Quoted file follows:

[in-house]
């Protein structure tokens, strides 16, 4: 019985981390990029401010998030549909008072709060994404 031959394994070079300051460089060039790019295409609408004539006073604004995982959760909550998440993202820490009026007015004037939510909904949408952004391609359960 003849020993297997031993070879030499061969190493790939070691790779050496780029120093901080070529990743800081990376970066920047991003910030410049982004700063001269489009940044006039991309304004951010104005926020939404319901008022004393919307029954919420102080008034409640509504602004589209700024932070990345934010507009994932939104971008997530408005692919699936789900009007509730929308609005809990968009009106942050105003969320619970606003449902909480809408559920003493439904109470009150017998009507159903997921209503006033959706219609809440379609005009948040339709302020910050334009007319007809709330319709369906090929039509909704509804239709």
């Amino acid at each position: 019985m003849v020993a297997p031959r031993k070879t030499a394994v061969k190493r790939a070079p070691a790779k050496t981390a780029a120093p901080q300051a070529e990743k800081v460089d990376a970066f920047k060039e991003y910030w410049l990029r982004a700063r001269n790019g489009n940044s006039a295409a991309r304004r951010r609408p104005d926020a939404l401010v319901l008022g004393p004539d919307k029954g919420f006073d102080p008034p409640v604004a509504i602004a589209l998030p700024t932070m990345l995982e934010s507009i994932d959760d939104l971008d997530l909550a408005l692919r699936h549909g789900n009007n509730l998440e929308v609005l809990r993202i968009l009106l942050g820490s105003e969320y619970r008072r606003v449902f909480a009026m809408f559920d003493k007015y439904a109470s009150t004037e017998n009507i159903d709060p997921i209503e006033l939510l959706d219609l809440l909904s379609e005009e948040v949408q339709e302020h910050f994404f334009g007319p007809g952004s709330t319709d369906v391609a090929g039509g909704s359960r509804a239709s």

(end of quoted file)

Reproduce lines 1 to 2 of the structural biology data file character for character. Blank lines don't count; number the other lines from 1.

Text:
[in-house]
């Protein structure tokens, strides 16, 4: 019985981390990029401010998030549909008072709060994404 031959394994070079300051460089060039790019295409609408004539006073604004995982959760909550998440993202820490009026007015004037939510909904949408952004391609359960 003849020993297997031993070879030499061969190493790939070691790779050496780029120093901080070529990743800081990376970066920047991003910030410049982004700063001269489009940044006039991309304004951010104005926020939404319901008022004393919307029954919420102080008034409640509504602004589209700024932070990345934010507009994932939104971008997530408005692919699936789900009007509730929308609005809990968009009106942050105003969320619970606003449902909480809408559920003493439904109470009150017998009507159903997921209503006033959706219609809440379609005009948040339709302020910050334009007319007809709330319709369906090929039509909704509804239709």